This post is taken from a chapter with the same name, “Ameliorating Cognitive Aging: A Neurocognitive Framework” in the book Nurturing the Older Brain and Mind by Greenwood and Parasuraman. Brain aging needs to be dealt with. There is cortical shrinkage and there are white matter changes. The shrinkage and white matter changes have a small effect on cognitive performance. Neurotransmitter dysfunction is a matter of more concern. Then there are genetic factors. First of all there is the genotype, then the gene expression from this genotype. Although some individuals suffer from a genetic predisposition to dementia, these are not deterministic, but rather predispositions. That is, given such and such experiences or external factors, the likelihood of dementia increases. Then there are epigenetics, which determine how the genes are actuated. Epigenetics are affected by lifestyle and experiential factors such that favorable factors can enhance the probability of favorable genetic readouts.
Turning to the lifestyle and experiential factors, education, exercise, diet, learning and training, and combinations of these factors enhance the likelihood of good cognitive performance throughout one’s lifespan. More details on these individual factors will be provided in subsequent healthymemory blog posts.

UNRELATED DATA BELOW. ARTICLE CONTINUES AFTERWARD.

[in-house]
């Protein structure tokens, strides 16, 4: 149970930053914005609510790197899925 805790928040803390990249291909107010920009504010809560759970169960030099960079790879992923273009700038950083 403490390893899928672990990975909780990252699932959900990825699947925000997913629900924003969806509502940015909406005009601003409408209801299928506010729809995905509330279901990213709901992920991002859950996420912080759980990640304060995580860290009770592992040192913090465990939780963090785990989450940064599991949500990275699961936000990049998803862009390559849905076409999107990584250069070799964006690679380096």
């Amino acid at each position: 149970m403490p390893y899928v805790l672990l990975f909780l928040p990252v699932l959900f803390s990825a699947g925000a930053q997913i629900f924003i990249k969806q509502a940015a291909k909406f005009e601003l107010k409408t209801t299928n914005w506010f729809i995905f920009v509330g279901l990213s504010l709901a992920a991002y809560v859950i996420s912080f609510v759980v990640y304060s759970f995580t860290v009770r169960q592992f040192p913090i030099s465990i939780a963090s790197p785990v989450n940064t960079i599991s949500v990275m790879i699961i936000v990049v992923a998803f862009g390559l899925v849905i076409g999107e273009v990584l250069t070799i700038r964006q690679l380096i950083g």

Then there is the matter of neuronal plasticity that includes neurogenesis, synaptogenesis, dendritic arborization, and network reorganization. An example of network reorganization is the greater use of both hemispheres as we age. When I was a graduate student I was taught that our nervous system was fixed and could not be modified when damaged or was damaged to aging. Fortunately, what I was taught as a graduate student has been found to be woefully in error. These processes can occur well into old age. But they need to be activated by new learning and experiences for them to occur.
Next there is cognitive plasticity. Top-down processing strategies can be used to make better use of our accumulated knowledge. Then there are our well-developed prefrontal lobes for effective executive functioning.
I have often written of the importance of building a cognitive reserve. Although advice was provided as to how to build one’s cognitive reserve, Greenwood and Parasuraman have provided the first neurocognitive framework to explain how this occurs.
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